Russia’s reputation, Olympic status on trial for doping

Russia’s status as an Olympic team, and its reputation as a serial cheater in international sports, goes on trial next week in more legal fallout from the country’s state-backed doping saga.

At an undisclosed location in Lausanne on Monday, the Court of Arbitration for Sport will start hearing four days of evidence and testimony about a manipulated database from the Moscow testing laboratory.

The three-judge panel has been asked by the World Anti-Doping Agency to ban Russia’s name, flag and anthem from the Tokyo Olympics and 2022 Winter Games in Beijing, plus four years of world championships.

WADA would let Russian athletes compete only if not implicated in doping or cover-ups. Russia’s right to host and bid for world championships could also stop for four years.

The case formally pits WADA against its Russian affiliate, known as RUSADA. The Russian agency was ruled non-compliant last December. That decision and the proposal of sanctions is being disputed.

But it is the Russian state that is effectively on trial for its handling of the database. It was given to WADA investigators _ belatedly in January 2019 _ after the laboratory had long been sealed. WADA says details of doping tests and emails were deleted or changed, and false trails created to frame whistleblowers.

RUSADA denies wrongdoing and claims the punishments are “unfounded, lacked legal basis … and violated the principle of proportionality,” CAS said this week.

WADA president Witold Banka said on Friday it “has left no stone unturned in preparation for this hearing and we are looking forward to having the opportunity to present our case clearly and fairly.”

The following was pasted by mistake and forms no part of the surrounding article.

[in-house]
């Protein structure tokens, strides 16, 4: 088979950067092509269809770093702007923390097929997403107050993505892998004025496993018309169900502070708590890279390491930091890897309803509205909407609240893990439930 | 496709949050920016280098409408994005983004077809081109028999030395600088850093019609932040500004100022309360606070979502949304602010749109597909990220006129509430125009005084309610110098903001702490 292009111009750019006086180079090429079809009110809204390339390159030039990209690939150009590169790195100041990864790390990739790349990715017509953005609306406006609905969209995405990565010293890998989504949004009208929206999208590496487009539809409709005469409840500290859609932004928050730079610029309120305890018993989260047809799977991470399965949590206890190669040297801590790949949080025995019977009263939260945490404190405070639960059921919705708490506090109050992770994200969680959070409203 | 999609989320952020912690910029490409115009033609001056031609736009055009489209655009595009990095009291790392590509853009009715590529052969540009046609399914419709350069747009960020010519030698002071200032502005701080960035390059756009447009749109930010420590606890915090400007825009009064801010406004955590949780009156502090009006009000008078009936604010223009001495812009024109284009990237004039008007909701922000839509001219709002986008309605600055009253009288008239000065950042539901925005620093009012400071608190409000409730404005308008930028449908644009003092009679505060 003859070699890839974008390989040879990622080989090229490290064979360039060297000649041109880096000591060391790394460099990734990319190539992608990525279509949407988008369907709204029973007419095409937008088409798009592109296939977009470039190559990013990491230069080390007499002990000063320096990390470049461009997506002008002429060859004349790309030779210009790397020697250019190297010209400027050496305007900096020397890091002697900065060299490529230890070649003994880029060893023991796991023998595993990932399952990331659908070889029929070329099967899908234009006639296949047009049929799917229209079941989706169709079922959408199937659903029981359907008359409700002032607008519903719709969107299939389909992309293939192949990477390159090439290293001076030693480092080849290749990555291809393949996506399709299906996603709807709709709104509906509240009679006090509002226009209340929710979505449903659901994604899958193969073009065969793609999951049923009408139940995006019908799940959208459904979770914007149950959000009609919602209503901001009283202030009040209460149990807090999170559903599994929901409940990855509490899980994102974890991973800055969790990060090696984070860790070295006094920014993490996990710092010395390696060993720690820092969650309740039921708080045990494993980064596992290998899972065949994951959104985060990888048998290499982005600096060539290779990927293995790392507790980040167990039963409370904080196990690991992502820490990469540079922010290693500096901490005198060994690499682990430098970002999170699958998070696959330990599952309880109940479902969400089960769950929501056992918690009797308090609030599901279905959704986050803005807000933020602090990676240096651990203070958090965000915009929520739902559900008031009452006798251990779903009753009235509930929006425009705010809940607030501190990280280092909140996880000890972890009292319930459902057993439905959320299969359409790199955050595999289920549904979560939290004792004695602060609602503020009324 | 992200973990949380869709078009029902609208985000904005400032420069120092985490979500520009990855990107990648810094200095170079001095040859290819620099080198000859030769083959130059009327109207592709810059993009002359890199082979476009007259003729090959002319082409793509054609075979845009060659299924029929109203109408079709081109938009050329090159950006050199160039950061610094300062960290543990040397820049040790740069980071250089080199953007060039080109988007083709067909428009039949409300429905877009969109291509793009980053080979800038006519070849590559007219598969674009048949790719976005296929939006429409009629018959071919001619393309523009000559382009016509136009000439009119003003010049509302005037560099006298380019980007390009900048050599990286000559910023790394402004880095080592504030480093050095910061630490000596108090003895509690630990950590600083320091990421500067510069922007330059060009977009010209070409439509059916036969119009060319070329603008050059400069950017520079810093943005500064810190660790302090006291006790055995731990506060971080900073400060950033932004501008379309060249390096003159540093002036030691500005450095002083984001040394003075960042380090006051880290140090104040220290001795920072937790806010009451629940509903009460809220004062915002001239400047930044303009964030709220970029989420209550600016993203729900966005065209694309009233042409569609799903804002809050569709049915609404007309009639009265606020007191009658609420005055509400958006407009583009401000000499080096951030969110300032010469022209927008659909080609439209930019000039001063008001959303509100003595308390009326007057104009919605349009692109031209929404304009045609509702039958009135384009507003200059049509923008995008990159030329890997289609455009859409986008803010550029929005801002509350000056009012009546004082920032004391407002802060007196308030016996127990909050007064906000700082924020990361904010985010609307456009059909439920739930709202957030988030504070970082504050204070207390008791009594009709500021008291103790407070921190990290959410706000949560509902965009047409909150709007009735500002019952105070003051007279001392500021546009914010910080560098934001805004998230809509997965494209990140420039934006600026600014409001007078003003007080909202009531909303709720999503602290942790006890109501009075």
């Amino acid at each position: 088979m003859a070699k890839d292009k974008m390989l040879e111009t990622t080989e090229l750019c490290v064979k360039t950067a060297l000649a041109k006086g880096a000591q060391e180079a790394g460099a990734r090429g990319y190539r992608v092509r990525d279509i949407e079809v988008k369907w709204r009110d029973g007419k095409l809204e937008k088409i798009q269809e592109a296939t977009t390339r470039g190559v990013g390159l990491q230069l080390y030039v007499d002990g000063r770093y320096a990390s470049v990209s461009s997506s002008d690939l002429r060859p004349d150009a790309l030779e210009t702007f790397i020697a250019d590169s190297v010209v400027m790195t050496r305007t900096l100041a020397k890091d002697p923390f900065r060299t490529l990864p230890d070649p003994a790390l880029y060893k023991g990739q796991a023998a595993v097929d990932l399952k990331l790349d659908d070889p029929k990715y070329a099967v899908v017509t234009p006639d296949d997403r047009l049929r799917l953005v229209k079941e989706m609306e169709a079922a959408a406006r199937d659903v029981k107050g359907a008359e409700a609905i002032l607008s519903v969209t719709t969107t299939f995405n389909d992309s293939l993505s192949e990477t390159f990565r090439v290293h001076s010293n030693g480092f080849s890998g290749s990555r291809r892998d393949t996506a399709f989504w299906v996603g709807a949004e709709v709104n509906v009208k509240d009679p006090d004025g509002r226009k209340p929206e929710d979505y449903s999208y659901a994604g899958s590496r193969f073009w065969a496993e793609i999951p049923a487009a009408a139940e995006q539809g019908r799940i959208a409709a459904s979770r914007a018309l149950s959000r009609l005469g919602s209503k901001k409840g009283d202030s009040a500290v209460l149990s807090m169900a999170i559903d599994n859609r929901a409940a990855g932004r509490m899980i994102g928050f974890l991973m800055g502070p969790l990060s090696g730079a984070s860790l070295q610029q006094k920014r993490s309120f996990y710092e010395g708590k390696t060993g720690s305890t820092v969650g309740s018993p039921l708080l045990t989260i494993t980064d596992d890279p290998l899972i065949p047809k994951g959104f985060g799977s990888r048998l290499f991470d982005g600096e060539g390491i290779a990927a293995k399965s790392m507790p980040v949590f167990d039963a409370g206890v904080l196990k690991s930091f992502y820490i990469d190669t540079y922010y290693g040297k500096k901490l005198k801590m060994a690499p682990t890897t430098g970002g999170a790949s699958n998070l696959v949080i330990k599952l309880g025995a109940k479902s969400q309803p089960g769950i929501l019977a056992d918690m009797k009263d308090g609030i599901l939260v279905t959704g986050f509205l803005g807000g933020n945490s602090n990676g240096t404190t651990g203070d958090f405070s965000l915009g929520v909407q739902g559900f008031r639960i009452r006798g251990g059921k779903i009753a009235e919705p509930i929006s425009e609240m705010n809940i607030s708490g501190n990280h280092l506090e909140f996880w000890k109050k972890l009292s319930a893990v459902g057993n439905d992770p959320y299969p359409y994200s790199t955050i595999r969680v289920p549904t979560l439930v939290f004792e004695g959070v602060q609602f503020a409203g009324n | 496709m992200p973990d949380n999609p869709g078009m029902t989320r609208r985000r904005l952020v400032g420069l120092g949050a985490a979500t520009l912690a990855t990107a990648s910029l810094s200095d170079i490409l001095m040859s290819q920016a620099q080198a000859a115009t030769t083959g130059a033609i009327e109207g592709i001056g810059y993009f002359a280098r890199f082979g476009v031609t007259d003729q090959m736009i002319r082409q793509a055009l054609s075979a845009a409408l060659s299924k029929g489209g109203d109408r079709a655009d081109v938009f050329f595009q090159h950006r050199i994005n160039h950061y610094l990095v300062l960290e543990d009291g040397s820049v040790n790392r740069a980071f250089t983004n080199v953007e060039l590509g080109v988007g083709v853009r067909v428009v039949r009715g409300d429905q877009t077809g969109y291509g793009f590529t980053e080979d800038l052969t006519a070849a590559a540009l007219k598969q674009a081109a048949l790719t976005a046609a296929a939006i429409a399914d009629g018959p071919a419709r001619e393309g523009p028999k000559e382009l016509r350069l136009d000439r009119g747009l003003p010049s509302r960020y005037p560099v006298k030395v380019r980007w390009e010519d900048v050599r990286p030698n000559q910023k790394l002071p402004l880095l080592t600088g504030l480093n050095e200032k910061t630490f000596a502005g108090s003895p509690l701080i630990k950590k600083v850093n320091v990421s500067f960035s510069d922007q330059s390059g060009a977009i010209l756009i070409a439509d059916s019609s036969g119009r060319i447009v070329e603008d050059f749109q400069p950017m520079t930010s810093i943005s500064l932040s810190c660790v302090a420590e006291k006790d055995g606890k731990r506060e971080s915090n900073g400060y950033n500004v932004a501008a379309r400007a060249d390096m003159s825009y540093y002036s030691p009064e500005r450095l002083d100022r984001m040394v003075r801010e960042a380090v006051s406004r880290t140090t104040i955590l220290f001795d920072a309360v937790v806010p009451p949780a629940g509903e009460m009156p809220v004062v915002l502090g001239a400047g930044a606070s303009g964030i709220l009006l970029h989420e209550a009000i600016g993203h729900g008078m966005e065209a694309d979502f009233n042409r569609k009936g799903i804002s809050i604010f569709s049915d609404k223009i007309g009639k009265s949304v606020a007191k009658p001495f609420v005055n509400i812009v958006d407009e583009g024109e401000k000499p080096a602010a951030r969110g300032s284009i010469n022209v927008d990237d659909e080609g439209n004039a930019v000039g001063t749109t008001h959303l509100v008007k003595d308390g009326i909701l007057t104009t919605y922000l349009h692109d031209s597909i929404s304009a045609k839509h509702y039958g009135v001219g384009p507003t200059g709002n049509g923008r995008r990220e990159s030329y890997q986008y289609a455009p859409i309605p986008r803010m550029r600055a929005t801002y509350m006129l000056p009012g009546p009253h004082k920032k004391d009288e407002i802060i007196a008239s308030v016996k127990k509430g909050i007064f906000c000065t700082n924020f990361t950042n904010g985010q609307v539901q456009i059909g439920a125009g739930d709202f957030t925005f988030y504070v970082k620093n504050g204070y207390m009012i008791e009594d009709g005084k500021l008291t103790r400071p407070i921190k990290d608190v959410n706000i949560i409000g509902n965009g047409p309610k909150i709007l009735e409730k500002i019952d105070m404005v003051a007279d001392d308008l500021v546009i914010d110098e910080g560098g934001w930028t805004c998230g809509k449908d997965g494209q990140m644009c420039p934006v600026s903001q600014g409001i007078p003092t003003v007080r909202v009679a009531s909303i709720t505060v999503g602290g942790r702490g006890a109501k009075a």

The Russian government has often blamed a western conspiracy since the WADA investigations opened in 2014.

Previous doping revelations led to chaotic late selection vetting that let hundreds of Russians compete at the past two Olympics. The International Olympic Committee refused WADA’s request to ban Russia outright from the 2016 Rio de Janeiro Games.

Postponing the 2020 Tokyo Olympics by one year during the coronavirus pandemic gave more time to resolve this case.

The hearing opens two weeks after more allegations of Russian misconduct in Olympic circles.

Russian military intelligence officers were indicted by the U.S. Department of Justice for alleged cyberattacks, including on the 2018 Winter Olympics in Pyeongchang, South Korea. Britain’s government said Russia also targeted the Tokyo Games.

A CAS verdict is not expected for at least several weeks. A further appeal is possible at Switzerland’s supreme court.